Victor Blackwell, let me bring you in, because this is where this story is sort of percolating now, this whole -- this whole blame game. Because we have heard - we at CNN have talked to the mayor of Atlanta, Kasim Reed, you know, basically acknowledging, yes, there was a mistake made and the schools and the government agencies and the businesses all being let out at the exact same time yesterday. So you had like a million people on the roads. But you have the mayor and you have Governor Nathan Deal in the same room right around the time the snow started falling yesterday, Victor Blackwell. Tell me more about that.

VICTOR BLACKWELL, CNN ANCHOR & CORRESPONDENT (via telephone): Yes, Brooke, we've seen this news conference. It happened this morning. There was also another news conference last night with the mayor, Kasim Reed, of Atlanta and the governor of Georgia, Nathan Deal. But they were together earlier in the day. The mayor caught this crisis and I think rightfully so. And I think the people who sat in traffic all day would agree with that.

But I want to go through a couple of tweets that I saw that the mayor and the governor sent out yesterday, starting with 7:20. Mayor Reed tweeted out, "Atlanta, we are ready for the snow." Now, I know, there are a lot of people who would question that. But then, about let's say 90 minutes later, the mayor tweets out, "I am very honored to receive the 2014 Georgian of the Year Award from Georgia Trends magazine today. We have some more work to do - or so much work to do together." Now, that event happened around noon at the Ritz Carlton in downtown Atlanta. And the next tweet is from Governor Nathan Deal and he was there to present Mayor Reed with this Georgian of the Year Award. And I'm going to read what he tweeted. "I was honored to introduce Mayor Kasim Reed as he was named 2014 Georgian of the Year. Congratulations." And his initials there indicating that this was sent out by the governor himself.


BLACKWELL: So, as thousands upon thousands of people were flooding into the roads, you had the mayor of the city, the governor at the Ritz Carlton honoring each other at this event hosted by "Georgia Trend," which is a magazine that considers itself to be the magazine of business politics and economics. So people were struggling outside, but their offices say that the governor and the mayor, they were kept in the loop. They knew what was happening. And at least the governor cleared his schedule after that. But, you know, when we saw them last night at this news conference, that was not the first time these two men were in the room together while people were struggling to find a way home.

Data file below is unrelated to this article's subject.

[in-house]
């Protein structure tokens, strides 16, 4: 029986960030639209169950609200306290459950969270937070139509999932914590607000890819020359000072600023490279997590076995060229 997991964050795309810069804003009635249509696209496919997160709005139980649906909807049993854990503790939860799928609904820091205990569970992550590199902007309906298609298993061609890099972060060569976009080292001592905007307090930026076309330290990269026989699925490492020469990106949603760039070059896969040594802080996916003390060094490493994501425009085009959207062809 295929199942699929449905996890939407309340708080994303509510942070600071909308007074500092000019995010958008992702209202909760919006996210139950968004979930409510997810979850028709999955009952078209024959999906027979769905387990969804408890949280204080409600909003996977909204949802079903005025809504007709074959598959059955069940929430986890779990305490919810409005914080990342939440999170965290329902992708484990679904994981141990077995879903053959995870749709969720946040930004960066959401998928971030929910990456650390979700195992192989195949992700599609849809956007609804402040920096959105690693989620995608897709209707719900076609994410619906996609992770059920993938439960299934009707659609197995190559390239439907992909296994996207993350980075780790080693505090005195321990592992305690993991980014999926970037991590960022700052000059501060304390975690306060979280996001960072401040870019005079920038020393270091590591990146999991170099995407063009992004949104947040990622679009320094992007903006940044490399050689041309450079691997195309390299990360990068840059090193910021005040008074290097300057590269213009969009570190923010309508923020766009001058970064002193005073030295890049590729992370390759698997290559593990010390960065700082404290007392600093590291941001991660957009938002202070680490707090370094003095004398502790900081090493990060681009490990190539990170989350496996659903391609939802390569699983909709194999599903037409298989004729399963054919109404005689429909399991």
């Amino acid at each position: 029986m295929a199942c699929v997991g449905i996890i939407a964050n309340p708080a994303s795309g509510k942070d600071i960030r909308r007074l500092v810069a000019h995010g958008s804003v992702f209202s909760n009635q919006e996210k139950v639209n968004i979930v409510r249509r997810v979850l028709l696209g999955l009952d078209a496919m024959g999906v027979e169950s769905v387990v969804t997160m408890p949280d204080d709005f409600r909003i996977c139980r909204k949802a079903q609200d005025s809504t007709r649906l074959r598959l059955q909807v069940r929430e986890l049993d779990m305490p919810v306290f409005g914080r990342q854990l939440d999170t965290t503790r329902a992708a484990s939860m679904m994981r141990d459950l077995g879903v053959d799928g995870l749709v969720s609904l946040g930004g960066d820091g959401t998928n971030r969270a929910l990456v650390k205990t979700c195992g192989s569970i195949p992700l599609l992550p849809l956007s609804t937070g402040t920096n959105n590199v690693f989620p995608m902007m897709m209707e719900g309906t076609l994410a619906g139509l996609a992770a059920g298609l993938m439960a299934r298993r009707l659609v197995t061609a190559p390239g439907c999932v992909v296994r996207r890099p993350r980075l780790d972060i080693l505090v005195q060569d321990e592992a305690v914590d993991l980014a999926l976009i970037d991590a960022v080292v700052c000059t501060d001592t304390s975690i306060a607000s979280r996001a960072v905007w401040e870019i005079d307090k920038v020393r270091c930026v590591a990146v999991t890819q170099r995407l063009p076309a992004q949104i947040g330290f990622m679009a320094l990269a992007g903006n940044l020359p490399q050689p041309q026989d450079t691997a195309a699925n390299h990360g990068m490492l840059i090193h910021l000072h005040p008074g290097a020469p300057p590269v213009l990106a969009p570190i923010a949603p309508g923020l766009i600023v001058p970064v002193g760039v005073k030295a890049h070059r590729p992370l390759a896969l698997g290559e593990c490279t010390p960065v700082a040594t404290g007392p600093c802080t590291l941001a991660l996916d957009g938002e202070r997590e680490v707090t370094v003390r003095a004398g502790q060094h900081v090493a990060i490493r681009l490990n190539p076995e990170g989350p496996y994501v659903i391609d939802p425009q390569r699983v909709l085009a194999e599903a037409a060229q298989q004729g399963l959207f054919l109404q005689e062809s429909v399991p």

BALDWIN: As they say in the world of politics, not great optics -

BLACKWELL: Not at all.

BALDWIN: To have these two leaders in a very fancy hotel right when it was about to hit the fan for everyone in Atlanta yesterday.

Victor Blackwell, stay on that for us. I'm sure we're trying to get some reaction, both from the governor and from the mayor.

And now to Chad Myers, who's normally with me in studio.

And, Chad, we see to New Orleans because of the ice and the cold there, but the story is here. And I want you to respond to specifically what we heard from the governor, from the mayor, that it was the - it was the National Weather Service that just got it wrong and they were following the models from the National Weather Service and that the weather folks just didn't quite predict it right.

CHAD MYERS, AMS METEOROLOGIST (via telephone): Well, I'll go with this. The forecast was from one to two. It was also my forecast. And we got 2.6. Now, that's not five and it's not eight. It's not a complete bust. And 2.6, it just shouldn't shut down a city like it did yesterday. It's the amount of equipment that Atlanta has to get all this stuff out of the way. Every bridge and every overpass and every uphill grade needed to be salted before it happened. That couldn't happen. It didn't happen. We don't have 1,000 salt trucks in Atlanta because we can't afford to have 1,000 salt trucks. Why would you if you're going to use it -

BALDWIN: And we don't need them most of the time.

MYERS: You're not going to use the thing once every 1,000 days. This is a once in every three-year event. And so you would have 1,000 trucks parked for three years to use for one day? I get it. But the fault here is that schools weren't closed before this happened. This happened -- it started around noon. Why would you send kids to school at 8:00 and then send them home in the middle of the day, in the middle of this.

If you rang a bell in Atlanta and said, go home now at any hour during the day, you're going to get a three-hour rush hour easy. If it's raining, it's a six hour rush hour. If it's snowing, it's a 12 hour rush hour, and that's what we had yesterday. People crashed and they could move and those stuck cars just got abandoned. And they are still there. Those abandoned cars are still there. People walked home -- miles to get home.

BALDWIN: That's my next -- that was my next question to you and then I'll let you go. But it's the fact that we are now past that 24-hour mark and you have all of these cars still on the road. Guys, get in my ear and tell me if this is a live picture. No. OK. So this is actually tape. But I know that we've seen pictures earlier where you still have so, Chad, as you point out, stranded cars on highways. This will go into day two, will it not, because the sun sets in just a couple hours.

MYERS: Oh, certainly it will. We won't get these cars -- you won't get every single car off the roads for a week. It will take that long to tow every car away, to get every car out of the ditch. The cars that are abandoned, ran out of gas, whatever. My brother-in-law spent the night in a Home Depot. Friends of mine that live in my apartment complex spent 22 hours on 285, that road right there, trying to get off that little steep hill right there to the right. They couldn't get up the hill. It was turned into an absolute nightmare. And that -- this is Atlanta. All around CNN Center is a big bridge. All those bridges s and overpasses were just simply a mess.

And it's ironic. I'm supposed to be on TV with a picture right now, but our satellite truck is iced up on the road. Our generator died because of ice in the fuel line. And we're trying to rent a new generator right now. So you would see me if the weather wasn't so bad here in New Orleans as well. Most of the ice --